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BurlapNapkin
Feb 11, 2013

Sloppy Milkshake posted:

Something I'm noticing about my play is that I take way too long to start wars. I should have went right at Burlap as soon as there were no indie provs to take, but I wussed out when I saw all those armored not-birdmans.

To be fair to you, you did blitz into my cap circle, and demanded compensation for the province, so it wasn't like you rolled over diplomatically. To add Morlockia's perspective here, I'm a very small nation that is build more around a theme rather than power, so I'm being bad and securing my cap circle (the provinces directly adjacent to your capitol) and working on diplomacy with my neighbors.

As you can see from this Let's play, though, two of my neighbors are expansionist nations that feel like they haven't expanded enough. We'll get to watch how that plays out in the coming turns :downs:

(In addition to IRC diplomacy I sent Thespo a lore-friendly message through ingame channels, because foolofsound wrote connected histories for our nations. It was indeed weird, I wish I had screenshotted it)

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BurlapNapkin
Feb 11, 2013
I believe my diplomacy to Baudin that turn was to the tune of: damnit my scouting is awful and I didn't know this was your cap circle. You can have it back but I need a turn to move dudes out of it.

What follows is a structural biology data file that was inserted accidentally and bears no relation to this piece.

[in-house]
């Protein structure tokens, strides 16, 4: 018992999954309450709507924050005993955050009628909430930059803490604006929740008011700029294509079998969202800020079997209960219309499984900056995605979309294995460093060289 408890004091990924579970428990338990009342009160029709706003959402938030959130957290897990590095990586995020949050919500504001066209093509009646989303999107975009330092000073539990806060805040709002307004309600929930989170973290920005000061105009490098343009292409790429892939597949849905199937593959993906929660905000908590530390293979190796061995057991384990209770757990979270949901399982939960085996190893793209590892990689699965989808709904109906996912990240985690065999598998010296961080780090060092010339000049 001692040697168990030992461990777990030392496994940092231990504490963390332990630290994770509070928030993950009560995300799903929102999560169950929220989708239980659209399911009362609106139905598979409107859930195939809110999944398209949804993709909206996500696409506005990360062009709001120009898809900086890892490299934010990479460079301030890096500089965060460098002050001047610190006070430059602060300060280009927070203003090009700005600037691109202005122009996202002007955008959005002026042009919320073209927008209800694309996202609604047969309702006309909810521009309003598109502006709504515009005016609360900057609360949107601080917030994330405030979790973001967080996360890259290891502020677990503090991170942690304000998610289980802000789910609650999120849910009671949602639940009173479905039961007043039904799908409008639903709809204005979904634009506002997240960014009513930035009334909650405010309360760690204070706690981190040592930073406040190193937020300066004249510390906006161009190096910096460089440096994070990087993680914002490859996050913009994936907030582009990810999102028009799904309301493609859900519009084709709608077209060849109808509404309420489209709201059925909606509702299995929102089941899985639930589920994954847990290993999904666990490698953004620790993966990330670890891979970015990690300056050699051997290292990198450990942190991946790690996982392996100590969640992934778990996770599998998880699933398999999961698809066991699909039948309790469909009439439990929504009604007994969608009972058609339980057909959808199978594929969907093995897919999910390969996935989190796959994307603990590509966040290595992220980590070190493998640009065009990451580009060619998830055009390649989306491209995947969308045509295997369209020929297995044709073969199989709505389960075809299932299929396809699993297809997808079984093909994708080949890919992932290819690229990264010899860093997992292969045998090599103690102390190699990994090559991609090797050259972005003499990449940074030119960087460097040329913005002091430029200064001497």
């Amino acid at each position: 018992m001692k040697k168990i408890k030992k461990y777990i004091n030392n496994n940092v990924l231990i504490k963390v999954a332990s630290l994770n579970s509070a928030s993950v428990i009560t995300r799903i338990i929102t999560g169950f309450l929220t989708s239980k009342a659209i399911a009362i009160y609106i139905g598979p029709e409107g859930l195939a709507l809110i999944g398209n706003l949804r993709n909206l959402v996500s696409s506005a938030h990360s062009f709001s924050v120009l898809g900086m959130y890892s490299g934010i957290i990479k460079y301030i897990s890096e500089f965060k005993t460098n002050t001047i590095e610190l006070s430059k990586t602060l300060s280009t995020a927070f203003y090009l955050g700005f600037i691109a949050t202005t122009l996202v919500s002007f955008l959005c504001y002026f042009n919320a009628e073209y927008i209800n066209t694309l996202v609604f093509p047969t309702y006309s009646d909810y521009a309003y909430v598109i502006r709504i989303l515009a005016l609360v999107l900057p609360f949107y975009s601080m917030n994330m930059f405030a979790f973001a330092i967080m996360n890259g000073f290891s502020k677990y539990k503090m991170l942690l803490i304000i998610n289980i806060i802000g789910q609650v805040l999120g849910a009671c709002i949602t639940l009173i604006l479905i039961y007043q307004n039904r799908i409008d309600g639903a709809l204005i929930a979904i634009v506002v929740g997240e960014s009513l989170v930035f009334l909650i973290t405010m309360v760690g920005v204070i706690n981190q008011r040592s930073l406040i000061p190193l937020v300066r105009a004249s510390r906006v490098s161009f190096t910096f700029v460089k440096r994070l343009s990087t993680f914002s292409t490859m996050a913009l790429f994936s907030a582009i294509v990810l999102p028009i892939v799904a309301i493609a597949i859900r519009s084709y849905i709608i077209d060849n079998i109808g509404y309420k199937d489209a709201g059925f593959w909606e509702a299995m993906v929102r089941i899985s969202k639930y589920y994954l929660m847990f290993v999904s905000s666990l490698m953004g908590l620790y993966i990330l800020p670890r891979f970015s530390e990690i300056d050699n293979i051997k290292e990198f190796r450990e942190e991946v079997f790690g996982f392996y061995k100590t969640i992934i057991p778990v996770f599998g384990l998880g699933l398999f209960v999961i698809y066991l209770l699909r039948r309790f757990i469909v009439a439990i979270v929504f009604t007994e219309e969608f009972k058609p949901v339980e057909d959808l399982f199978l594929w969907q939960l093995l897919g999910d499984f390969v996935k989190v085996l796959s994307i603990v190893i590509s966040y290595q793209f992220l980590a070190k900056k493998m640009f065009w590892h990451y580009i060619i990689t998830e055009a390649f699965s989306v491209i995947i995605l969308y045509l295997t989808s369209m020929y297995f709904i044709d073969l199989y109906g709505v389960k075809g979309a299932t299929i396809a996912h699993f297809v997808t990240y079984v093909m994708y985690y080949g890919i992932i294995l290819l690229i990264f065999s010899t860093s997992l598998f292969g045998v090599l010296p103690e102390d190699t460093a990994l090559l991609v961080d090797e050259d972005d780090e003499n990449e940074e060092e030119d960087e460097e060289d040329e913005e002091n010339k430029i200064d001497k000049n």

So at least I was consistent, neither demanding nor paying indie clearing tax. Might have been slightly influenced by draftgame nation power on that one. None of the indy fights I was aware of actually cost a player units. Turns are still a big thing, granted.

BurlapNapkin
Feb 11, 2013
It has a neat condition now where rivers or coasts have larger elementals. Though I've not used it since the nerf.

BurlapNapkin
Feb 11, 2013
He just shrunk himself, so he's not as large and has less hitpoints. Size is used for things like the length of weapon in melee required to hit your head and torso, trampling and the like (stuff mages should hopefully not have to deal with). The HP is important, if Baudin wants him to survive damaging rituals and battlemagic.

BurlapNapkin
Feb 11, 2013
In defense of your master smiths plan: the Kohen Gadol are slow to recruit and cap only. They do banish skeletons way better than one necromancer summons them. Six necromancers though, not so much, and they don't advance any of your actual plans for the future like Master Smiths.

BurlapNapkin
Feb 11, 2013

Baudin posted:

It also appears as if my target know Iím planning to invade soon.

That is a lot of earthbound.

From the other side of the border this turn, what Baudin thought was a defensive buildup on my part was actually a barrier action against Thespookydanger. Elves in dominions have an ability called glamour, which gives them mirror images in combat, and makes them completely and utterly undetectable on the strategic map. They also get +65 stealth, so they can bypass outer provinces and go straight to besieging your forts, if they so chose.